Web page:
For more black and white images check out Dragonstar’s Weekend in Black and White.
The other day I was passing by the Auckland Art Gallery in Kitchener Street, when the big atrium window upstairs caught my eye, where young and old people were busy assembling structures from Lego pieces.
From the Gallery website:
The cubic structural evolution project, 2004, is a hands-on installation by Danish-Icelandic artist, Olafur Eliasson (b. 1967 Copenhagen). Comprising thousands of pieces of white Lego bricks scattered on a 12-metre-long table, the work invites Gallery visitors to become ‘architects’ by using the Lego to create endlessly re-forming structures limited only by imagination.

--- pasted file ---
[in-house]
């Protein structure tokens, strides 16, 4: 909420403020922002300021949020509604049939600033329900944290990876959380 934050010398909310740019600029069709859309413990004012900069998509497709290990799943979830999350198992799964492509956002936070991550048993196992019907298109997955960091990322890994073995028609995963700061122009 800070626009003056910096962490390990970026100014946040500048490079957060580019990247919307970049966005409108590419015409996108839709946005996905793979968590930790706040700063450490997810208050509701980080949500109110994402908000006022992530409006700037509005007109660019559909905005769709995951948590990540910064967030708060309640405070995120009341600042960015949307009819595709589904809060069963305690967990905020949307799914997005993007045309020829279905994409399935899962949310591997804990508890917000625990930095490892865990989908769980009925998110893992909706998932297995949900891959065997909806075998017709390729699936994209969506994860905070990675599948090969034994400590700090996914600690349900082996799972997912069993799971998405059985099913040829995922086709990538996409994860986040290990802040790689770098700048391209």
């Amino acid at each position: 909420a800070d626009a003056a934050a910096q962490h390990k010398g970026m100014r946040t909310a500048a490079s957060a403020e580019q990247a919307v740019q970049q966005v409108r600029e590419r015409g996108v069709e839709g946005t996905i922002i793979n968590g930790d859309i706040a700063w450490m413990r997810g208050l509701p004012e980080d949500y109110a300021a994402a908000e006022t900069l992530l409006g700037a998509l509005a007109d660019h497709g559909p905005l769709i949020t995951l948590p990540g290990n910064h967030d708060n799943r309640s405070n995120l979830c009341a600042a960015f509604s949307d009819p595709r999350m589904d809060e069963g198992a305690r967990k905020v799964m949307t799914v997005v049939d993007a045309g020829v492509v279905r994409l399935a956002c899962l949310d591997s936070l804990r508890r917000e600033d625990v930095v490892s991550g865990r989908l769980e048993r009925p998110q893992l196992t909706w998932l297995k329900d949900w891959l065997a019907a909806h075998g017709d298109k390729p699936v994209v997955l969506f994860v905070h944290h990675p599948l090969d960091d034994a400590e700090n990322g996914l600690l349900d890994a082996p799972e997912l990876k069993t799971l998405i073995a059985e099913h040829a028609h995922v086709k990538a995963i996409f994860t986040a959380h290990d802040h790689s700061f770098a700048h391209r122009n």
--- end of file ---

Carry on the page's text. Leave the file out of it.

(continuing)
Towering cityscapes emerge out of the rubble of Lego bricks and constantly evolve as new visitors contribute to the work through construction, modification, destruction and re-construction – processes inherent to the lifecycle of any metropolis.
Being born in Denmark, Olafur Eliasson shares a connection with popular construction toy Lego (named from the Danish ‘leg godt’ meaning ‘play well’). The cubic structural evolution project, 2004, comments on community decision-making and urbanism and explores the relationship between maker, spectator and object.
This exhibit is here for the long run (1 September 2014 – 1 March 2015), but especially handy during the present school holidays.
The cross-hatched and chevron motifs composed from fluorescent tubes belong to the work of Aboriginal artist Jonathan Jones “untitled (sum of the parts)” (with reflections in various panes of glass).